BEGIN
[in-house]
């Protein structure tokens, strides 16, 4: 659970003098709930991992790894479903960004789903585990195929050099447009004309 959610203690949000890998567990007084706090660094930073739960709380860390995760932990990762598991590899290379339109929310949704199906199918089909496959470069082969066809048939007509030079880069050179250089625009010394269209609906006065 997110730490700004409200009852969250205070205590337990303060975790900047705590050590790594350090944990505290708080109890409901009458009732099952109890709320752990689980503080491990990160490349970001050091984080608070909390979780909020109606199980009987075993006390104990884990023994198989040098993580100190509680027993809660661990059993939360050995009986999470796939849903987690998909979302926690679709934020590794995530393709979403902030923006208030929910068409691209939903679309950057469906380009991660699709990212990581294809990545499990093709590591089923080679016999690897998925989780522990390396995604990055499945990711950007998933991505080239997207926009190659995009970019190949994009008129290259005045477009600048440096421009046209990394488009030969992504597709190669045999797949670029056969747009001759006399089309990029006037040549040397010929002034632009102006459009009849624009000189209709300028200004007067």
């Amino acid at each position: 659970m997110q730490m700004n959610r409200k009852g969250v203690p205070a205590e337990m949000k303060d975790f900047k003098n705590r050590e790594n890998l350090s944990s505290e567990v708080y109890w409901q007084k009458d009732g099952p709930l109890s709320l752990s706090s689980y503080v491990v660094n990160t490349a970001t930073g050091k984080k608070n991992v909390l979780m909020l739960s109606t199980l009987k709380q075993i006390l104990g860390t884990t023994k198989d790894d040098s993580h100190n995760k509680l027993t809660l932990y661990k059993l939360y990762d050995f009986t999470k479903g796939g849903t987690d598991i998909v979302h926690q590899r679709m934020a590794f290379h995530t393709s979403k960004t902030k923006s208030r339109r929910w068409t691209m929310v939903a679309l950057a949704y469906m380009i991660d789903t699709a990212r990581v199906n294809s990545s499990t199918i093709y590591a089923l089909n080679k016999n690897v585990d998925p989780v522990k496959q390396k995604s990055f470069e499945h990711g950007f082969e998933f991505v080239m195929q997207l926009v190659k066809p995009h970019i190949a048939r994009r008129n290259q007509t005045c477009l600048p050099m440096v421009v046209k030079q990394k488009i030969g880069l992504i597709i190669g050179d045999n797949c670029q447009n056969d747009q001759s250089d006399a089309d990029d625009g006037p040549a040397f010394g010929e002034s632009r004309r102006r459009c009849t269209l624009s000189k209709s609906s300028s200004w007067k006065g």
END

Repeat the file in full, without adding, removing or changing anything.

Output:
[in-house]
């Protein structure tokens, strides 16, 4: 659970003098709930991992790894479903960004789903585990195929050099447009004309 959610203690949000890998567990007084706090660094930073739960709380860390995760932990990762598991590899290379339109929310949704199906199918089909496959470069082969066809048939007509030079880069050179250089625009010394269209609906006065 997110730490700004409200009852969250205070205590337990303060975790900047705590050590790594350090944990505290708080109890409901009458009732099952109890709320752990689980503080491990990160490349970001050091984080608070909390979780909020109606199980009987075993006390104990884990023994198989040098993580100190509680027993809660661990059993939360050995009986999470796939849903987690998909979302926690679709934020590794995530393709979403902030923006208030929910068409691209939903679309950057469906380009991660699709990212990581294809990545499990093709590591089923080679016999690897998925989780522990390396995604990055499945990711950007998933991505080239997207926009190659995009970019190949994009008129290259005045477009600048440096421009046209990394488009030969992504597709190669045999797949670029056969747009001759006399089309990029006037040549040397010929002034632009102006459009009849624009000189209709300028200004007067």
């Amino acid at each position: 659970m997110q730490m700004n959610r409200k009852g969250v203690p205070a205590e337990m949000k303060d975790f900047k003098n705590r050590e790594n890998l350090s944990s505290e567990v708080y109890w409901q007084k009458d009732g099952p709930l109890s709320l752990s706090s689980y503080v491990v660094n990160t490349a970001t930073g050091k984080k608070n991992v909390l979780m909020l739960s109606t199980l009987k709380q075993i006390l104990g860390t884990t023994k198989d790894d040098s993580h100190n995760k509680l027993t809660l932990y661990k059993l939360y990762d050995f009986t999470k479903g796939g849903t987690d598991i998909v979302h926690q590899r679709m934020a590794f290379h995530t393709s979403k960004t902030k923006s208030r339109r929910w068409t691209m929310v939903a679309l950057a949704y469906m380009i991660d789903t699709a990212r990581v199906n294809s990545s499990t199918i093709y590591a089923l089909n080679k016999n690897v585990d998925p989780v522990k496959q390396k995604s990055f470069e499945h990711g950007f082969e998933f991505v080239m195929q997207l926009v190659k066809p995009h970019i190949a048939r994009r008129n290259q007509t005045c477009l600048p050099m440096v421009v046209k030079q990394k488009i030969g880069l992504i597709i190669g050179d045999n797949c670029q447009n056969d747009q001759s250089d006399a089309d990029d625009g006037p040549a040397f010394g010929e002034s632009r004309r102006r459009c009849t269209l624009s000189k209709s609906s300028s200004w007067k006065g």